Can contain and install dependencies.
Can be compiled in many different ways and languages.
Don't require the Windows Installer.
Are always installer packages.
Are standardized and must meet certain requirements
Switches are universally known and available
Have verbose logging options.
Uninstallation parameters are defined.
Network deployments are simplified with always available silent switches.
So which one is the winner? Well, the boring answer is that there really isn't a winner. Both .EXE and .MSI files have their place and use cases. And that's a good thing. Having options is almost always better than being limited to a single choice.
If an application developer provides both an .EXE and .MSI installer for their software, which should you use? While it often won't matter which you choose, there are certain situations where you would want to choose one over the other.
Occasionally, developers will nudge users towards a particular version to use. This suggestion is great for inexperienced users and is usually the best choice for them. If the developer doesn't recommend any particular version, then home users may be best served by using an .EXE installer, which may include dependencies that .MSI installers may not include. .EXE files are also likely to include more customization options during the installation process.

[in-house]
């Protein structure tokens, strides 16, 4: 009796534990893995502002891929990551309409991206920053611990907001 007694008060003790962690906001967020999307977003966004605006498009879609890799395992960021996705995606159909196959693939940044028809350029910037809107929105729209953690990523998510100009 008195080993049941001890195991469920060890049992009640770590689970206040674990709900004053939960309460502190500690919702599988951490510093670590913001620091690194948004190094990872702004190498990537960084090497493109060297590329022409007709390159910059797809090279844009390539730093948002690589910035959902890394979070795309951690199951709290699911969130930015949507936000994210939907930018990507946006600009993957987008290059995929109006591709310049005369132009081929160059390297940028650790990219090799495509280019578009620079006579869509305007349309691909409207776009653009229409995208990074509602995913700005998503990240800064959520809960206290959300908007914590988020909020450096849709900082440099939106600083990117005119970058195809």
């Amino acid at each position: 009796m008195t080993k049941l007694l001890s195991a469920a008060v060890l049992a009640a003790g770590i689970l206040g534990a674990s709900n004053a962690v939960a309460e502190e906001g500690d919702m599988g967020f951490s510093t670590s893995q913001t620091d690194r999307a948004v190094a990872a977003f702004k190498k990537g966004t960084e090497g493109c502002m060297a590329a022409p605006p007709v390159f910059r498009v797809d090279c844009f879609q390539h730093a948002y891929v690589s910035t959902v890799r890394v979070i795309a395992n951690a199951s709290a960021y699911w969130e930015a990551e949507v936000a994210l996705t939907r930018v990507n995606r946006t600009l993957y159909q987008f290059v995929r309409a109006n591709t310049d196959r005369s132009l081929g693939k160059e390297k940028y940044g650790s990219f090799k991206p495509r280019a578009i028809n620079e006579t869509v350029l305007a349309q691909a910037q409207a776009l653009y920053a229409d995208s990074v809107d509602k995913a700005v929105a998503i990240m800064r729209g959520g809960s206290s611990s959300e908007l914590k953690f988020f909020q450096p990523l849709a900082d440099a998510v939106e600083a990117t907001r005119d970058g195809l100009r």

So what are some situations when you would want to use a .MSI installer? Well, if you're a sysadmin needing to deploy applications to several computers remotely, then .MSI files will be your new best friends. While there are many reasons why IT professionals may prefer .MSI files over .EXE files, including logging and uninstall strings, the main reason is because of the silent switch.
The silent switch allows users to deploy applications silently, meaning the application will install without displaying any installation prompt messages, which would require user input to advance the installation. This functionality is great for a couple of reasons. First, a silent installation means that you won't need to physically or remotely work through the installation prompts to get the application installed, which is almost a necessity if you are deploying to a large number of computers. Second, if you are deploying an application during business hours, imagine the chaos that would ensue if several of your users suddenly received random installation prompts on their computers. Many of them would probably think a virus is being installed on their computer.